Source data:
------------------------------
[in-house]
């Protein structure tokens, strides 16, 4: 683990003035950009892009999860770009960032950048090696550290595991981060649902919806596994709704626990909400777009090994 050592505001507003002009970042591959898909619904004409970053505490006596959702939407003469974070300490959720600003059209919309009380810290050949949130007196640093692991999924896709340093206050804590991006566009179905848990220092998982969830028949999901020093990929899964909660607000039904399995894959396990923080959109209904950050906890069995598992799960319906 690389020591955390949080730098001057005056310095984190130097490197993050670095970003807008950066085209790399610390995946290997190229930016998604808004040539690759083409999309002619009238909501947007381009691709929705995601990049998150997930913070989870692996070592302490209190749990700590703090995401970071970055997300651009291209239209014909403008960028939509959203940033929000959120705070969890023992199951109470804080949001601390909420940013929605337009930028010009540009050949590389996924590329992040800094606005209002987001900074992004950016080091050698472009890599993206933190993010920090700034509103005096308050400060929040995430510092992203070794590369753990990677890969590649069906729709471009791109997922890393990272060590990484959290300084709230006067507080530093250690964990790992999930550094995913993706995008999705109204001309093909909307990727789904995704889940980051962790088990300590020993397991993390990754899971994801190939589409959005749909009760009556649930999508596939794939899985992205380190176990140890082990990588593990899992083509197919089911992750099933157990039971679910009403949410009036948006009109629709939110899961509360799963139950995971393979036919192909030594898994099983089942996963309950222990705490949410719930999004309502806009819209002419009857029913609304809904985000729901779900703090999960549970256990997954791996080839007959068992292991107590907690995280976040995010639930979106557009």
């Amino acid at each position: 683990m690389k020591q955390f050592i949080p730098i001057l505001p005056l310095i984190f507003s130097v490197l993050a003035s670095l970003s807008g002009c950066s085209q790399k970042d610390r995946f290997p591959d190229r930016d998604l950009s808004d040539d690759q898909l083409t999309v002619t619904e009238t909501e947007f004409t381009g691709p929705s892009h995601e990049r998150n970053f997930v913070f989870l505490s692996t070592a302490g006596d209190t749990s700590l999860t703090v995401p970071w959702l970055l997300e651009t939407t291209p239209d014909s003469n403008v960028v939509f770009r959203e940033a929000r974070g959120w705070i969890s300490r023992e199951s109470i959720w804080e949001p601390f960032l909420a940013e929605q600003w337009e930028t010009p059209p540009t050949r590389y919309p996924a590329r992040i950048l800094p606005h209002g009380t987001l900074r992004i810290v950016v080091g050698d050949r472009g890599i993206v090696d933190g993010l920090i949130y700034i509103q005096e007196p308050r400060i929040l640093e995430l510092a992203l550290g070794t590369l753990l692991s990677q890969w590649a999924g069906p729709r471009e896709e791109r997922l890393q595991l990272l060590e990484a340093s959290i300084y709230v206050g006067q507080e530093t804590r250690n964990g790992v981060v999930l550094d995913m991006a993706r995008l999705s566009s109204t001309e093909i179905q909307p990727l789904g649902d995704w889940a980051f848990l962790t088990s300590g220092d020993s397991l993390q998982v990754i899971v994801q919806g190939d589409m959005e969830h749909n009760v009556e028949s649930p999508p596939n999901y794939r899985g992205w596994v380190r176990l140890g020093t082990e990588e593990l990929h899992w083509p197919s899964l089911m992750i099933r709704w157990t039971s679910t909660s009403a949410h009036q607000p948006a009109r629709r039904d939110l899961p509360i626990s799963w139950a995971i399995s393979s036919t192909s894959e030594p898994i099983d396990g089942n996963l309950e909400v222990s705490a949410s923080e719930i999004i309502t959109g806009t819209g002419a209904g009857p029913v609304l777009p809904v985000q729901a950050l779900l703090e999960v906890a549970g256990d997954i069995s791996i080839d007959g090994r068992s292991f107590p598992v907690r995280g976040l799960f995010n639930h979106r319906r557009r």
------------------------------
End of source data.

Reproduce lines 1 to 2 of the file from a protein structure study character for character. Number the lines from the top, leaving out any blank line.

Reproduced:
[in-house]
């Protein structure tokens, strides 16, 4: 683990003035950009892009999860770009960032950048090696550290595991981060649902919806596994709704626990909400777009090994 050592505001507003002009970042591959898909619904004409970053505490006596959702939407003469974070300490959720600003059209919309009380810290050949949130007196640093692991999924896709340093206050804590991006566009179905848990220092998982969830028949999901020093990929899964909660607000039904399995894959396990923080959109209904950050906890069995598992799960319906 690389020591955390949080730098001057005056310095984190130097490197993050670095970003807008950066085209790399610390995946290997190229930016998604808004040539690759083409999309002619009238909501947007381009691709929705995601990049998150997930913070989870692996070592302490209190749990700590703090995401970071970055997300651009291209239209014909403008960028939509959203940033929000959120705070969890023992199951109470804080949001601390909420940013929605337009930028010009540009050949590389996924590329992040800094606005209002987001900074992004950016080091050698472009890599993206933190993010920090700034509103005096308050400060929040995430510092992203070794590369753990990677890969590649069906729709471009791109997922890393990272060590990484959290300084709230006067507080530093250690964990790992999930550094995913993706995008999705109204001309093909909307990727789904995704889940980051962790088990300590020993397991993390990754899971994801190939589409959005749909009760009556649930999508596939794939899985992205380190176990140890082990990588593990899992083509197919089911992750099933157990039971679910009403949410009036948006009109629709939110899961509360799963139950995971393979036919192909030594898994099983089942996963309950222990705490949410719930999004309502806009819209002419009857029913609304809904985000729901779900703090999960549970256990997954791996080839007959068992292991107590907690995280976040995010639930979106557009």